Cella Receives ICIS Award

On Friday 4th December, Cella Energy attended the ICIS awards ceremony to receive the ICIS Best Innovation by an SME Award.

The event, organised and run by ICIS with its sponsors, Roland Berger and U.S. Chemicals was held at The Lanesborough in London. The judging was conducted by a group of leading industry experts in the chemical and energy industries and looked for innovative projects that solve problems and provide solutions for companies, their customers and society as well as the environment.

Cella staff receiving award certificate.

Cella staff receiving award certificate.

Cella Energy has developed a way of storing and delivering hydrogen in pellet form, making it attractive for use in powering fuel cells. The company is currently developing power supplies based on their innovative storage material to use in aerospace and UAVs as a power source providing up to three times the power of a Lithium-ion battery of the same weight. Other areas of interest and development include Range Extenders for Electric Vehicles as well as reducing emissions in diesel powered vehicles by adding hydrogen to the air intake of a diesel engine.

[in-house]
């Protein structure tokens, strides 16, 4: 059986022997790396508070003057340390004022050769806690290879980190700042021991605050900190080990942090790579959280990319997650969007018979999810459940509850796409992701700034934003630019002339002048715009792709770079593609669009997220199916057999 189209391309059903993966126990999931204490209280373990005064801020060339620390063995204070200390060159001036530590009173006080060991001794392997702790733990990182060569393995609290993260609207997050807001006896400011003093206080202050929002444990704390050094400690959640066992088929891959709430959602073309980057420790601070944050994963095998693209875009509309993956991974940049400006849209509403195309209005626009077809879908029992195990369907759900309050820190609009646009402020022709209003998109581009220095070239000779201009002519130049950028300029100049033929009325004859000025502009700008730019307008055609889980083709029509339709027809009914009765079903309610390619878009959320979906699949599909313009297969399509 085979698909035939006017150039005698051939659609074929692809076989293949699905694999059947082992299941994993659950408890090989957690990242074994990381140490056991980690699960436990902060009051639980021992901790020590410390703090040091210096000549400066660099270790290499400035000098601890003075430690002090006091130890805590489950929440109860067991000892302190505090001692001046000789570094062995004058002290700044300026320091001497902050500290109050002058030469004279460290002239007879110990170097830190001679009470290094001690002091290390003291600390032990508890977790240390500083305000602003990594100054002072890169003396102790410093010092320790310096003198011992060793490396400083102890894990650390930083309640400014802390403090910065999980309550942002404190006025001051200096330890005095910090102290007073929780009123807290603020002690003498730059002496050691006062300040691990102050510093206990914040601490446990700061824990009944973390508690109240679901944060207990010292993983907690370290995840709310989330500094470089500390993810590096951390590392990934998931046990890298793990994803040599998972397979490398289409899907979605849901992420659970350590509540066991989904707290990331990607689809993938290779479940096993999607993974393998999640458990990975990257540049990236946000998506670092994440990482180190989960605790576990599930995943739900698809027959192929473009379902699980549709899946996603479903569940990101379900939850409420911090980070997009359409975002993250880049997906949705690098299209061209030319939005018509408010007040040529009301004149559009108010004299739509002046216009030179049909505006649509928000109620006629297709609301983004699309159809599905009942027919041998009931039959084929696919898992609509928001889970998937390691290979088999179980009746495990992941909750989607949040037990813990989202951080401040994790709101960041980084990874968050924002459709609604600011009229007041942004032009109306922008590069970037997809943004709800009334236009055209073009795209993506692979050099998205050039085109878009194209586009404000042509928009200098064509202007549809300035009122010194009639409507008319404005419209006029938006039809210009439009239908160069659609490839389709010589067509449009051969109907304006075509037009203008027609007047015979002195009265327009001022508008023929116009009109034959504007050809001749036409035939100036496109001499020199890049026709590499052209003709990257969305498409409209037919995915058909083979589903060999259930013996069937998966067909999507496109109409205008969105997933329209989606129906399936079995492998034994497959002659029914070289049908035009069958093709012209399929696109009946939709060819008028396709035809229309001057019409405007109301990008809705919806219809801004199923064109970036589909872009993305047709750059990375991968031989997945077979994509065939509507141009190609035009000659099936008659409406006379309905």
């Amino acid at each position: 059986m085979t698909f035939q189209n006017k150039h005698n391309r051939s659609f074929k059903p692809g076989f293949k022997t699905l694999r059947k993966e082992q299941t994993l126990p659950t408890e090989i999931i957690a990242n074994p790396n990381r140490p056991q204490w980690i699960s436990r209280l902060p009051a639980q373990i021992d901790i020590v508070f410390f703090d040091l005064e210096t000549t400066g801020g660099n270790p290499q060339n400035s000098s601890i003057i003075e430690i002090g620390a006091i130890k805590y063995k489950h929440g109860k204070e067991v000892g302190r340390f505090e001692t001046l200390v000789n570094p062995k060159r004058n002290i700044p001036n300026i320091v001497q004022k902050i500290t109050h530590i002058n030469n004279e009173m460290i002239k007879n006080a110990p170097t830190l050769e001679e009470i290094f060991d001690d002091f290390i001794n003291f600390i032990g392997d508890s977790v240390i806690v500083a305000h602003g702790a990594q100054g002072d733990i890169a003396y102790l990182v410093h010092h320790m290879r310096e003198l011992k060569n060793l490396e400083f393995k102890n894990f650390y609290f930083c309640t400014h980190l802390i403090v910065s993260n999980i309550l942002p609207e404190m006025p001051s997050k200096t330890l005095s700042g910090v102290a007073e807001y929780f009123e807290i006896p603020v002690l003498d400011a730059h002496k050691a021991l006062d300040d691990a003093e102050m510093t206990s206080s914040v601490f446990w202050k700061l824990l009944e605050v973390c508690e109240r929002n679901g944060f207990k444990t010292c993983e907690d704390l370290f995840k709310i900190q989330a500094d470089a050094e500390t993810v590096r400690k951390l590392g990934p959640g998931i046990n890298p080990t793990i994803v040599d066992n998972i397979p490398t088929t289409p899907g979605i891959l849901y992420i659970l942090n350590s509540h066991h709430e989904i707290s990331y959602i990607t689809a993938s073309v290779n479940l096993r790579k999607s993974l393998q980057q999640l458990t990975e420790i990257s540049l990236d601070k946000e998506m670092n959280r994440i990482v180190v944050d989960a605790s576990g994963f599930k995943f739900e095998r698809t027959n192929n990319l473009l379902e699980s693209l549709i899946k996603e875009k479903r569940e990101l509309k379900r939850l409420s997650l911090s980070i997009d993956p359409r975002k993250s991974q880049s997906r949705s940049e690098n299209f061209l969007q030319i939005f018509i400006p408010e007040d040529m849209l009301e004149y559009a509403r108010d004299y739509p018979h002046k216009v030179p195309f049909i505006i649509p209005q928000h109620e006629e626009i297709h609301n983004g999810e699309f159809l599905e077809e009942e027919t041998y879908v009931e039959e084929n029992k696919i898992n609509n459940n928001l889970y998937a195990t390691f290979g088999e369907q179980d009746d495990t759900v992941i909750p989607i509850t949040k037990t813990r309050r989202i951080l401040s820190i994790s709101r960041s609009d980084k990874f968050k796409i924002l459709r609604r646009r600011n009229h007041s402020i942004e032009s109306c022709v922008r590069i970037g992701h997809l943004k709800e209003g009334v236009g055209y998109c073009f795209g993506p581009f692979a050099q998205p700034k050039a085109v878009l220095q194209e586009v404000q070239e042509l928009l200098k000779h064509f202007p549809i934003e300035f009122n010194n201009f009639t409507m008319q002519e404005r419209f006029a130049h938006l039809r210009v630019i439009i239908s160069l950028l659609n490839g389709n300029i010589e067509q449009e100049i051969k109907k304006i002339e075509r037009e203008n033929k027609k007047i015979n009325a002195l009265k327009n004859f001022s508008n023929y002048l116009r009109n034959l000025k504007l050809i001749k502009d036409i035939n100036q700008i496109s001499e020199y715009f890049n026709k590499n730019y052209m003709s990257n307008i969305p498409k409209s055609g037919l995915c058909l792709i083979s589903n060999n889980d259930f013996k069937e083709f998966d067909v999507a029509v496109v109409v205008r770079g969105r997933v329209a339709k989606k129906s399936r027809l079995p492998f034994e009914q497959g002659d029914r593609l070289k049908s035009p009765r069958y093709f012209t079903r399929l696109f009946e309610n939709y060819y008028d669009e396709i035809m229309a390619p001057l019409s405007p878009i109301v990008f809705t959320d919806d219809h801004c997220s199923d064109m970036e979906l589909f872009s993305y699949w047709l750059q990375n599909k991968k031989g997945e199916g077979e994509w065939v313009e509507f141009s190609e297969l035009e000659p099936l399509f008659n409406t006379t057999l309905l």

Cella was spun out of the Rutherford Appleton Laboratory in 2011 with connections with UCL and Oxford University. The company has 20 staff and is based in the UK with a facility atthe Kennedy Space Center in the US. The development came out of work into the use of nanotechnology to improve the performance of hydrogen storage materials that Stephen Bennington, Managing Director of Cella Energy, was doing at University College London (UCL) and the Rutherford Appleton Laboratory in the UK.

Bennington chose to work with ammonia borane, which had come out of US Department of Energy-funded research into hydrogen storage. “The pre-cursor chemicals were cheap and readily available and material stored huge amounts of hydrogen and released it at sensible temperatures,” he says. However, ammonia borane had a couple of problems. For rapid hydrogen release it needed to be heated to 120-150°C but it melted at 100°C. “The result would be a horrible foaming mess,” explains Bennington. The other problem was that it took 5-10 minutes for the hydrogen to be released once the material had been heated.

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